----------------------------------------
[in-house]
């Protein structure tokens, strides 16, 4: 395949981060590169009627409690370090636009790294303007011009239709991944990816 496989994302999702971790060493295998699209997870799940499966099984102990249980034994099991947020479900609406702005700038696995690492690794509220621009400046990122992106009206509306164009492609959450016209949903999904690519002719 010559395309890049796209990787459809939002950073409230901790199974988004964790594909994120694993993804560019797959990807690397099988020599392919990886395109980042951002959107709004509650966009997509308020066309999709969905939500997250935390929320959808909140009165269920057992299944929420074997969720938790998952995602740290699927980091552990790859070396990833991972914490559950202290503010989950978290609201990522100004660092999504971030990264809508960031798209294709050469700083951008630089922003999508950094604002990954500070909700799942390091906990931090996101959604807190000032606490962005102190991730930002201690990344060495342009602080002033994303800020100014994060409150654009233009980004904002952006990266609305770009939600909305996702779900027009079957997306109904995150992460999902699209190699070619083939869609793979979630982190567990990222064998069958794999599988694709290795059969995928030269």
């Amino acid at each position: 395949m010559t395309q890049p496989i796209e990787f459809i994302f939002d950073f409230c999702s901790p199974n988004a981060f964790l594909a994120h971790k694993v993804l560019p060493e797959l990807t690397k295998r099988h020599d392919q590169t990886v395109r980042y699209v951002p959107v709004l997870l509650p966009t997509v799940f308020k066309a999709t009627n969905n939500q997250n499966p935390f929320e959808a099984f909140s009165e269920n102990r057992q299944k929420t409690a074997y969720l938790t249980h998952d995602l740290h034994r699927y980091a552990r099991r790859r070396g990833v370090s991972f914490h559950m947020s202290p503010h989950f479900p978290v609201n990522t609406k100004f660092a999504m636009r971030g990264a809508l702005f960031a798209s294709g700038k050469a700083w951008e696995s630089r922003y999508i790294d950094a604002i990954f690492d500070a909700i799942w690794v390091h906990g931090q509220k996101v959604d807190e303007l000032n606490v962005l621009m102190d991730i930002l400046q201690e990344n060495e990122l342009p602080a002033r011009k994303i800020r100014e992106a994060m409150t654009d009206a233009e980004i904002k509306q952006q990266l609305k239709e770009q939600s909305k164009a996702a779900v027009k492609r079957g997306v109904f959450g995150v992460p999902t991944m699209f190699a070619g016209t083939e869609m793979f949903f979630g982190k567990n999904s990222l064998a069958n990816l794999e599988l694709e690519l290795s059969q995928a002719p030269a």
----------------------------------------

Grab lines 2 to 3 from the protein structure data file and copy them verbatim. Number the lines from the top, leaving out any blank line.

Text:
């Protein structure tokens, strides 16, 4: 395949981060590169009627409690370090636009790294303007011009239709991944990816 496989994302999702971790060493295998699209997870799940499966099984102990249980034994099991947020479900609406702005700038696995690492690794509220621009400046990122992106009206509306164009492609959450016209949903999904690519002719 010559395309890049796209990787459809939002950073409230901790199974988004964790594909994120694993993804560019797959990807690397099988020599392919990886395109980042951002959107709004509650966009997509308020066309999709969905939500997250935390929320959808909140009165269920057992299944929420074997969720938790998952995602740290699927980091552990790859070396990833991972914490559950202290503010989950978290609201990522100004660092999504971030990264809508960031798209294709050469700083951008630089922003999508950094604002990954500070909700799942390091906990931090996101959604807190000032606490962005102190991730930002201690990344060495342009602080002033994303800020100014994060409150654009233009980004904002952006990266609305770009939600909305996702779900027009079957997306109904995150992460999902699209190699070619083939869609793979979630982190567990990222064998069958794999599988694709290795059969995928030269």
């Amino acid at each position: 395949m010559t395309q890049p496989i796209e990787f459809i994302f939002d950073f409230c999702s901790p199974n988004a981060f964790l594909a994120h971790k694993v993804l560019p060493e797959l990807t690397k295998r099988h020599d392919q590169t990886v395109r980042y699209v951002p959107v709004l997870l509650p966009t997509v799940f308020k066309a999709t009627n969905n939500q997250n499966p935390f929320e959808a099984f909140s009165e269920n102990r057992q299944k929420t409690a074997y969720l938790t249980h998952d995602l740290h034994r699927y980091a552990r099991r790859r070396g990833v370090s991972f914490h559950m947020s202290p503010h989950f479900p978290v609201n990522t609406k100004f660092a999504m636009r971030g990264a809508l702005f960031a798209s294709g700038k050469a700083w951008e696995s630089r922003y999508i790294d950094a604002i990954f690492d500070a909700i799942w690794v390091h906990g931090q509220k996101v959604d807190e303007l000032n606490v962005l621009m102190d991730i930002l400046q201690e990344n060495e990122l342009p602080a002033r011009k994303i800020r100014e992106a994060m409150t654009d009206a233009e980004i904002k509306q952006q990266l609305k239709e770009q939600s909305k164009a996702a779900v027009k492609r079957g997306v109904f959450g995150v992460p999902t991944m699209f190699a070619g016209t083939e869609m793979f949903f979630g982190k567990n999904s990222l064998a069958n990816l794999e599988l694709e690519l290795s059969q995928a002719p030269a």